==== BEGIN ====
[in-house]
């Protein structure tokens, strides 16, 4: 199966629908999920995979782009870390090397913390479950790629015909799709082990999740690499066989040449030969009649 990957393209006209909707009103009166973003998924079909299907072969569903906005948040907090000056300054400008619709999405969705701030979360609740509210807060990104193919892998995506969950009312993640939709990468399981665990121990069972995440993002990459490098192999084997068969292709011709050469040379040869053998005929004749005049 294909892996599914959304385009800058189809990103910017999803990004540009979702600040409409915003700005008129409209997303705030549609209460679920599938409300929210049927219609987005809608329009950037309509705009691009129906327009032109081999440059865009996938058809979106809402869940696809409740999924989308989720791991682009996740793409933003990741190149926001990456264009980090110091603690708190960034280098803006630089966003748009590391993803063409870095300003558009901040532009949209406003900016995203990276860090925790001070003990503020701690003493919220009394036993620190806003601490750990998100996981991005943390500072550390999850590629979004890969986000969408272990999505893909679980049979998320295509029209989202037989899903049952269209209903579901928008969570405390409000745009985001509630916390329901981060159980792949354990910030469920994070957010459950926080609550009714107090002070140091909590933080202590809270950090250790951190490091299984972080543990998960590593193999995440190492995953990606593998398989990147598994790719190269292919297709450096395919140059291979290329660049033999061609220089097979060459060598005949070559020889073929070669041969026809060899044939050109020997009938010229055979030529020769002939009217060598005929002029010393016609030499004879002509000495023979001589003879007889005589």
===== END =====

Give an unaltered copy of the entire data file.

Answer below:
[in-house]
């Protein structure tokens, strides 16, 4: 199966629908999920995979782009870390090397913390479950790629015909799709082990999740690499066989040449030969009649 990957393209006209909707009103009166973003998924079909299907072969569903906005948040907090000056300054400008619709999405969705701030979360609740509210807060990104193919892998995506969950009312993640939709990468399981665990121990069972995440993002990459490098192999084997068969292709011709050469040379040869053998005929004749005049 294909892996599914959304385009800058189809990103910017999803990004540009979702600040409409915003700005008129409209997303705030549609209460679920599938409300929210049927219609987005809608329009950037309509705009691009129906327009032109081999440059865009996938058809979106809402869940696809409740999924989308989720791991682009996740793409933003990741190149926001990456264009980090110091603690708190960034280098803006630089966003748009590391993803063409870095300003558009901040532009949209406003900016995203990276860090925790001070003990503020701690003493919220009394036993620190806003601490750990998100996981991005943390500072550390999850590629979004890969986000969408272990999505893909679980049979998320295509029209989202037989899903049952269209209903579901928008969570405390409000745009985001509630916390329901981060159980792949354990910030469920994070957010459950926080609550009714107090002070140091909590933080202590809270950090250790951190490091299984972080543990998960590593193999995440190492995953990606593998398989990147598994790719190269292919297709450096395919140059291979290329660049033999061609220089097979060459060598005949070559020889073929070669041969026809060899044939050109020997009938010229055979030529020769002939009217060598005929002029010393016609030499004879002509000495023979001589003879007889005589």